New York: The siblings of Ghislaine Maxwell said they are “profoundly shocked and troubled” that a judge rejected a new trial for the British socialite on sex trafficking charges despite revelations that a juror who helped to convict her failed to disclose he was sexually abused as a child.
In a statement, the “Maxwell Family” said, on Tuesday New York time, it was focused on an appeal of US District Judge Alison J. Nathan’s ruling last Friday that left intact Maxwell’s conviction on charges that she served as the key recruiter of teenage girls for financier Jeffrey Epstein to sexually abuse from 1994 to 2004.
The judge said she concluded that a December verdict convicting Maxwell, 60, of sex trafficking and other charges was still valid because the juror did not deliberately give wrong answers on a juror questionnaire and because he “harboured no bias toward the defendant and could serve as a fair and impartial juror”.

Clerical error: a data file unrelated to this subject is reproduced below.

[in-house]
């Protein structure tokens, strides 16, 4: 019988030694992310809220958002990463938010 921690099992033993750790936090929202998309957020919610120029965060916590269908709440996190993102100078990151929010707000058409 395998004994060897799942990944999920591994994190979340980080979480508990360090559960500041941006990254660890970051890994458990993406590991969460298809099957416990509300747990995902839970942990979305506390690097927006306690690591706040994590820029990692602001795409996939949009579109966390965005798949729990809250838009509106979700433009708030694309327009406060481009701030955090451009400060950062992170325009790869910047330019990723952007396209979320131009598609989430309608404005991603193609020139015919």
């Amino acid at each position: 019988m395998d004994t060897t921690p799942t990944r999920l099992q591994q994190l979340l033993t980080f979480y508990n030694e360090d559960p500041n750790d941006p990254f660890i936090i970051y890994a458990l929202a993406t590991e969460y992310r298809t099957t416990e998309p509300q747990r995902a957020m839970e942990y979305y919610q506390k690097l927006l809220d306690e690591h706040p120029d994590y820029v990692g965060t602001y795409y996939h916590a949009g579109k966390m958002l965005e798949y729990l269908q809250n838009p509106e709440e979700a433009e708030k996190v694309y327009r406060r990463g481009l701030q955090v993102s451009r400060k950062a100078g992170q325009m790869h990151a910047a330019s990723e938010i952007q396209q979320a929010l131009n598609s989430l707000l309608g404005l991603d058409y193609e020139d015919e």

“Our family is profoundly shocked and troubled by the denial of a retrial for our sister, Ghislaine Maxwell,” Maxwell family members said. “The court’s ruling in this matter is as tainted as the original verdict is unsafe.”
The statement said that the issue over Juror No. 50’s revelations to media outlets after the trial will be one among many issues that will be appealed to the 2nd US Circuit Court of Appeals in Manhattan.
“Our Family is optimistic about Ghislaine’s success on appeal,” they wrote.
Juror No. 50’s media interviews days after the verdict came after a month-long trial at which Maxwell was portrayed as the crucial component of Epstein’s sexual abuse conspiracy. Sometimes, prosecutors said, Maxwell joined in the abuse.
After the trial’s conclusion, the juror, identified in court papers only as Juror No. 50, said publicly that he had been abused as a child and had persuaded some fellow jurors that a victim’s imperfect memory of abuse doesn’t mean it didn’t happen.